Unesco declares China's Hoh Xil nature reserve a heritage site
Pro-Tibet group upset by decision saying it endorses China’s ‘ambitious policies including the displacement of Tibetan nomads from their land’
Unesco on Friday declared the Hoh Xil nature reserve in northwestern China’s Qinghai province a natural heritage site in a controversial decision challenged by pro-Tibet activists.
The reserve, located on the Qinghai-Tibet Plateau, is home to more than 200 animal species, of which at least 20, including the Tibetan antelope, are state-protected. It is China’s largest world natural heritage site, covering an area of 45,000 sq km.
“Just inscribed as @UNESCO #WorldHeritage Site: Qinghai Hoh Xil, #China,” the UN’s cultural arm tweeted during its World Heritage Committee meeting in Krakow, Poland.
A handful of pro-Tibet activists protested earlier this week while the International Campaign for Tibet (ICT) advocacy group warned that giving Hoh Xil heritage status could have consequences for Tibet.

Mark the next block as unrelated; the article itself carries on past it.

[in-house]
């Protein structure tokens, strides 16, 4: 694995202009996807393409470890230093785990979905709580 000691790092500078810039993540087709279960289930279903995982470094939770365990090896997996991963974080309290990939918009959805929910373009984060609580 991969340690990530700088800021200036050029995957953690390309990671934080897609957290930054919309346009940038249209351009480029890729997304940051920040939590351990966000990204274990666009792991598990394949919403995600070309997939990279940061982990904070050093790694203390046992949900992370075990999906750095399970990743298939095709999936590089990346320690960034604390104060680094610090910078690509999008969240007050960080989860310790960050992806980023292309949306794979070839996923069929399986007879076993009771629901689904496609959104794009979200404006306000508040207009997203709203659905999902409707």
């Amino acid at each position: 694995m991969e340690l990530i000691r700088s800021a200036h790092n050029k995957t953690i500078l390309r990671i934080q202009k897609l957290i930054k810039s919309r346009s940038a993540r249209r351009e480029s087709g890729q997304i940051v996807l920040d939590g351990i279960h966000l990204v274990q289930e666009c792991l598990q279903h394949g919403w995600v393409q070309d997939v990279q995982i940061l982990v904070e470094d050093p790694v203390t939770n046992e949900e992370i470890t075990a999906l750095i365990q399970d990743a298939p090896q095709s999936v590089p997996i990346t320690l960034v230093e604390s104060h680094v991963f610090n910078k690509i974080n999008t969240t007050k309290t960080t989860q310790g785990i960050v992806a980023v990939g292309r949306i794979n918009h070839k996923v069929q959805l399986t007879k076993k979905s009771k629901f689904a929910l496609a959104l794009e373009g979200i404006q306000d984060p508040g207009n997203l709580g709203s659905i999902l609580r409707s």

“The Hoh Xil nature reserve on the Tibetan plateau ... is in the middle of three major nature reserves that increasingly exclude normal Tibetan land use such as nomadic herding, situate the state as the sole agency of control, and encourage mass tourism,” the ICT said in a statement on Thursday.
“The inscription of Hoh Xil without further detailed assessment would effectively signify endorsement from the international cultural heritage body of China’s ambitious policies including the displacement of Tibetan nomads from their land,” it added.
China has invested billions of dollars into resettling Tibetan herders, who have for centuries led a nomadic life, moving regularly to seek fresh grazing for their animals.
Beijing has said that the policy is aimed at improving nomads’ living standards, creating markets for their livestock and the traditional herbal medicines they gather as well as curbing rampant environmental degradation on the roof of the world.
But while some Tibetans welcome the changes, many worry about the disappearance of a lifestyle that has endured for hundreds of years, and see the resettlements as part of a broader erosion of Tibetan culture in China.
China’s representative insisted at the Unesco meeting on Friday that Beijing would never engage in forced resettlement on the Hoh Xil reserve, Polish news agency PAP reported.